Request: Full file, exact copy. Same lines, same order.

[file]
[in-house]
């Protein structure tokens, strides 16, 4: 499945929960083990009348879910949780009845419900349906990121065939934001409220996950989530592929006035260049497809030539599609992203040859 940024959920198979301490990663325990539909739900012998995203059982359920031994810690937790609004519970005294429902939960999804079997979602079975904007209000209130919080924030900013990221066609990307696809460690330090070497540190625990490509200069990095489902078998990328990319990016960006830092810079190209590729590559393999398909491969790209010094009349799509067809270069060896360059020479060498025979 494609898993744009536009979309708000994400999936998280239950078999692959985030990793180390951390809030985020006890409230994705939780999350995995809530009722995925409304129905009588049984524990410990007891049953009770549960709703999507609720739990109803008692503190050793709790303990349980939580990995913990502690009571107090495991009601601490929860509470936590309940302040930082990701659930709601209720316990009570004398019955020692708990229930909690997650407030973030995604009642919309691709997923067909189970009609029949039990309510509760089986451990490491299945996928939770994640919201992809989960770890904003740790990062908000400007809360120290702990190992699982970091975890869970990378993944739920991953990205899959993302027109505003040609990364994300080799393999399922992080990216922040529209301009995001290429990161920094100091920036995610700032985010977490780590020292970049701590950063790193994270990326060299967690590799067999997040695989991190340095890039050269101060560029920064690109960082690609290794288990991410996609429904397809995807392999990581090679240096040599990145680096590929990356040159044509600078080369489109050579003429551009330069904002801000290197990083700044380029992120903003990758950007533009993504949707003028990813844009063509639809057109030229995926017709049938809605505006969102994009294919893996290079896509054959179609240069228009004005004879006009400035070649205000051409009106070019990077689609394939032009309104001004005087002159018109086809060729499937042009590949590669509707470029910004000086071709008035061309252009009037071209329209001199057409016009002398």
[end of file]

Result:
[in-house]
């Protein structure tokens, strides 16, 4: 499945929960083990009348879910949780009845419900349906990121065939934001409220996950989530592929006035260049497809030539599609992203040859 940024959920198979301490990663325990539909739900012998995203059982359920031994810690937790609004519970005294429902939960999804079997979602079975904007209000209130919080924030900013990221066609990307696809460690330090070497540190625990490509200069990095489902078998990328990319990016960006830092810079190209590729590559393999398909491969790209010094009349799509067809270069060896360059020479060498025979 494609898993744009536009979309708000994400999936998280239950078999692959985030990793180390951390809030985020006890409230994705939780999350995995809530009722995925409304129905009588049984524990410990007891049953009770549960709703999507609720739990109803008692503190050793709790303990349980939580990995913990502690009571107090495991009601601490929860509470936590309940302040930082990701659930709601209720316990009570004398019955020692708990229930909690997650407030973030995604009642919309691709997923067909189970009609029949039990309510509760089986451990490491299945996928939770994640919201992809989960770890904003740790990062908000400007809360120290702990190992699982970091975890869970990378993944739920991953990205899959993302027109505003040609990364994300080799393999399922992080990216922040529209301009995001290429990161920094100091920036995610700032985010977490780590020292970049701590950063790193994270990326060299967690590799067999997040695989991190340095890039050269101060560029920064690109960082690609290794288990991410996609429904397809995807392999990581090679240096040599990145680096590929990356040159044509600078080369489109050579003429551009330069904002801000290197990083700044380029992120903003990758950007533009993504949707003028990813844009063509639809057109030229995926017709049938809605505006969102994009294919893996290079896509054959179609240069228009004005004879006009400035070649205000051409009106070019990077689609394939032009309104001004005087002159018109086809060729499937042009590949590669509707470029910004000086071709008035061309252009009037071209329209001199057409016009002398």